ENERGY Minister Peter Kapala says Small and Medium Enterprise Minister Elias Mubanga’s statement that government is no longer increasing fuel prices needs to be corrected.

And Kapala says the recent Kwacha appreciation contributed to the reduction in fuel pump prices during last month’s price review.

Meanwhile, Kapala says Zesco is now using internal resources to finance the construction of Kafue Gorge Lower.

Speaking when he featured on ZNBC’s Sunday Interview, Kapala said the fuel pricing was dependent on international trends.

“Well, I mean you have just said quoted, I don’t know I haven’t received a report to that effect. If it is true, then it needs to be corrected. The truth of the matter is that we react to international trends, that’s all. So if there is a prediction that the prices of petroleum will come down, I will be the most happiest Minister of Energy to announce the decrease further,” Kapala said.

And Kapala said the recent appreciation of the Kwacha contributed to the reduction in fuel pump prices last month.

“The war is not over and it might take a while for it to be over. You see, there are two factors that we look at. We don’t produce fuel in the country and so it’s the international trend that we follow. When they go down, we also follow with a reduction and when they go up, we also increase proportionately to what is happening. You find that the price had to go down because the Kwacha appreciated to some extent. So it also depends on the strength of our currency. The kwacha appreciated by 3.9 percent, so you expect the fuel to go down,” he said.

“Also, this is like a blessing in disguise. I hate to say this but there is a lockdown in China because of COVID. So China consumption has freed a bit of volume to other needy countries like ours. So that also played a part because now the market had more volumes on petrol and diesel which pushed the prices down.”

He said diesel was more expensive than petrol because of high demand.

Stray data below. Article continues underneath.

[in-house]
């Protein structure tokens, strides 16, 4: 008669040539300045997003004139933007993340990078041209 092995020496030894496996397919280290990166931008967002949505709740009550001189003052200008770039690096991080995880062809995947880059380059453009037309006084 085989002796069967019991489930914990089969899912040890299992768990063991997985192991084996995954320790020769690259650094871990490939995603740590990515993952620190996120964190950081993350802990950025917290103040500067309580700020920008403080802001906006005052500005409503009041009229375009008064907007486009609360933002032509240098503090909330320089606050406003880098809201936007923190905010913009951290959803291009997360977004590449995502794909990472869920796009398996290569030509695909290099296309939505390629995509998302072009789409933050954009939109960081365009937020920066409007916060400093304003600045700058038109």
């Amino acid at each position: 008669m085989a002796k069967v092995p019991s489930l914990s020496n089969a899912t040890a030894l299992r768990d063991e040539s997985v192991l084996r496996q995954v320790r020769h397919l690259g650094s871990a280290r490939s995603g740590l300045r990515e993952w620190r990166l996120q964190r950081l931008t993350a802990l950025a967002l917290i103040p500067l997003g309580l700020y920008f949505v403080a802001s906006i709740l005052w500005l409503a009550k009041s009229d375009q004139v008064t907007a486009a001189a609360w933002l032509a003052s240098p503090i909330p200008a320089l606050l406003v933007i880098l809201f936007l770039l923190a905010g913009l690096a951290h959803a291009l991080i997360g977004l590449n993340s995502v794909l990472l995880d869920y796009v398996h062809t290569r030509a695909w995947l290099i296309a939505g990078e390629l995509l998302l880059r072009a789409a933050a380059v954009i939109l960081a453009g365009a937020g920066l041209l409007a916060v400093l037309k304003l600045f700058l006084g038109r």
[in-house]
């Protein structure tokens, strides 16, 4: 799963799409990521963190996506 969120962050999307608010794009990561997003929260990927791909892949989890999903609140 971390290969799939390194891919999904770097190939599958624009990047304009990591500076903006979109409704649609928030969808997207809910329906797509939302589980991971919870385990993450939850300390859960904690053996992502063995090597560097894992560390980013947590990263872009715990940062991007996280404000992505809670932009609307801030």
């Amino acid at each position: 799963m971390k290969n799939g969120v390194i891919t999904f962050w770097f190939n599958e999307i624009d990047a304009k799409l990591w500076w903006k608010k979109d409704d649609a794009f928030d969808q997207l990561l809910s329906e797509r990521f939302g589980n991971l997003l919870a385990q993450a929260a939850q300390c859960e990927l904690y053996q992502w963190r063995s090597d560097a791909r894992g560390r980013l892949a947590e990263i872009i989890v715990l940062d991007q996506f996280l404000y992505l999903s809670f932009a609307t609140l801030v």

“When you look at the supply on the international market, Russia and diesel, is not being sold in Europe mostly. So you find the demand for diesel in Europe is high as a result, those countries which get bulk supply compared to Zambia where the volumes are small. So you have to negotiate with the supplier and you find that they will charge you higher than the Europeans. We are still subsidising. We have removed import duty and that’s a subsidy in itself. So we are mindful that we need to keep the cost of production down and that’s why we have kept the subsidy on oil. If it is found that on the international market the price of petrol and diesel keeps on going up, the government will definitely react to ensure that we keep it within the means of our people,” Kapala said.

Kapala said Indeni owed about US$30 million to its workers and creditors.

“We haven’t declared them (workers) redundant yet but it will happen like that, yes. Those are the plans. You see, Indeni will change the mode. Let’s call this as old Indeni. Old Indeni will move into new Indeni and so the mode will change as a result we have to wind down the company and start afresh. Labour laws demand that once you change the mode, the workers have to be laid off, paid off, and those willing to join the new company are taken up,” he said.